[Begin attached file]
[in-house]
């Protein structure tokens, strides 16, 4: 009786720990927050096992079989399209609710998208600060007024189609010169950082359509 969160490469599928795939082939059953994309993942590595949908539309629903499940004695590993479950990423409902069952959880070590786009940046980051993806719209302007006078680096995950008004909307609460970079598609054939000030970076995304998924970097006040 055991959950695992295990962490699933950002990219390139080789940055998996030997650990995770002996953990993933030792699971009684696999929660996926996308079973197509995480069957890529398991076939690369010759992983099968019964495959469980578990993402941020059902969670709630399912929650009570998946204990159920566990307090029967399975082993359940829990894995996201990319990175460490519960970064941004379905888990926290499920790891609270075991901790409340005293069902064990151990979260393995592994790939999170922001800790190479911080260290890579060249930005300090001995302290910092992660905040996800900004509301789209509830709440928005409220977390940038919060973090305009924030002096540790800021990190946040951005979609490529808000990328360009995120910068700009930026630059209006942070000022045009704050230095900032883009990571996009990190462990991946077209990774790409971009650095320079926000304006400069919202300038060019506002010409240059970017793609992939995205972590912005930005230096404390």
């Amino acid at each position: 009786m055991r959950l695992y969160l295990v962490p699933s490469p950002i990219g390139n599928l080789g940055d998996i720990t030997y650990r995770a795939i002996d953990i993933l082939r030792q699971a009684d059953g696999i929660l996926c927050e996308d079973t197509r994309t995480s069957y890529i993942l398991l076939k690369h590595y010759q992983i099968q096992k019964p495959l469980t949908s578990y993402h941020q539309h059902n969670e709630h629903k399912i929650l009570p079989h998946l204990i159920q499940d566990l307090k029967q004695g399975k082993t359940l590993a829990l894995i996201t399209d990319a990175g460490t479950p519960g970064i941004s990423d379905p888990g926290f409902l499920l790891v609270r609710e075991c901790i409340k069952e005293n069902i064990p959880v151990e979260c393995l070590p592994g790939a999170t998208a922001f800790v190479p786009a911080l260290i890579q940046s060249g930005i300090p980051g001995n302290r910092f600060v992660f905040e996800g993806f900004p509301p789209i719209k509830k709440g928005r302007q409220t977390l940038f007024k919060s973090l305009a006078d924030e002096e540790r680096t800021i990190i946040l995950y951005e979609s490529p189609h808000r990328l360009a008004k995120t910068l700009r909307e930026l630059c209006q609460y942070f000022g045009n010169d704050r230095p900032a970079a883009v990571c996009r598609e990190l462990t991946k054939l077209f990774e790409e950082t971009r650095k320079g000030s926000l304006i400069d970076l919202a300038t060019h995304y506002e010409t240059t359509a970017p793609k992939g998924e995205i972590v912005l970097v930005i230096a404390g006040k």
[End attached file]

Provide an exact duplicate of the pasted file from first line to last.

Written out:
[in-house]
């Protein structure tokens, strides 16, 4: 009786720990927050096992079989399209609710998208600060007024189609010169950082359509 969160490469599928795939082939059953994309993942590595949908539309629903499940004695590993479950990423409902069952959880070590786009940046980051993806719209302007006078680096995950008004909307609460970079598609054939000030970076995304998924970097006040 055991959950695992295990962490699933950002990219390139080789940055998996030997650990995770002996953990993933030792699971009684696999929660996926996308079973197509995480069957890529398991076939690369010759992983099968019964495959469980578990993402941020059902969670709630399912929650009570998946204990159920566990307090029967399975082993359940829990894995996201990319990175460490519960970064941004379905888990926290499920790891609270075991901790409340005293069902064990151990979260393995592994790939999170922001800790190479911080260290890579060249930005300090001995302290910092992660905040996800900004509301789209509830709440928005409220977390940038919060973090305009924030002096540790800021990190946040951005979609490529808000990328360009995120910068700009930026630059209006942070000022045009704050230095900032883009990571996009990190462990991946077209990774790409971009650095320079926000304006400069919202300038060019506002010409240059970017793609992939995205972590912005930005230096404390």
């Amino acid at each position: 009786m055991r959950l695992y969160l295990v962490p699933s490469p950002i990219g390139n599928l080789g940055d998996i720990t030997y650990r995770a795939i002996d953990i993933l082939r030792q699971a009684d059953g696999i929660l996926c927050e996308d079973t197509r994309t995480s069957y890529i993942l398991l076939k690369h590595y010759q992983i099968q096992k019964p495959l469980t949908s578990y993402h941020q539309h059902n969670e709630h629903k399912i929650l009570p079989h998946l204990i159920q499940d566990l307090k029967q004695g399975k082993t359940l590993a829990l894995i996201t399209d990319a990175g460490t479950p519960g970064i941004s990423d379905p888990g926290f409902l499920l790891v609270r609710e075991c901790i409340k069952e005293n069902i064990p959880v151990e979260c393995l070590p592994g790939a999170t998208a922001f800790v190479p786009a911080l260290i890579q940046s060249g930005i300090p980051g001995n302290r910092f600060v992660f905040e996800g993806f900004p509301p789209i719209k509830k709440g928005r302007q409220t977390l940038f007024k919060s973090l305009a006078d924030e002096e540790r680096t800021i990190i946040l995950y951005e979609s490529p189609h808000r990328l360009a008004k995120t910068l700009r909307e930026l630059c209006q609460y942070f000022g045009n010169d704050r230095p900032a970079a883009v990571c996009r598609e990190l462990t991946k054939l077209f990774e790409e950082t971009r650095k320079g000030s926000l304006i400069d970076l919202a300038t060019h995304y506002e010409t240059t359509a970017p793609k992939g998924e995205i972590v912005l970097v930005i230096a404390g006040k």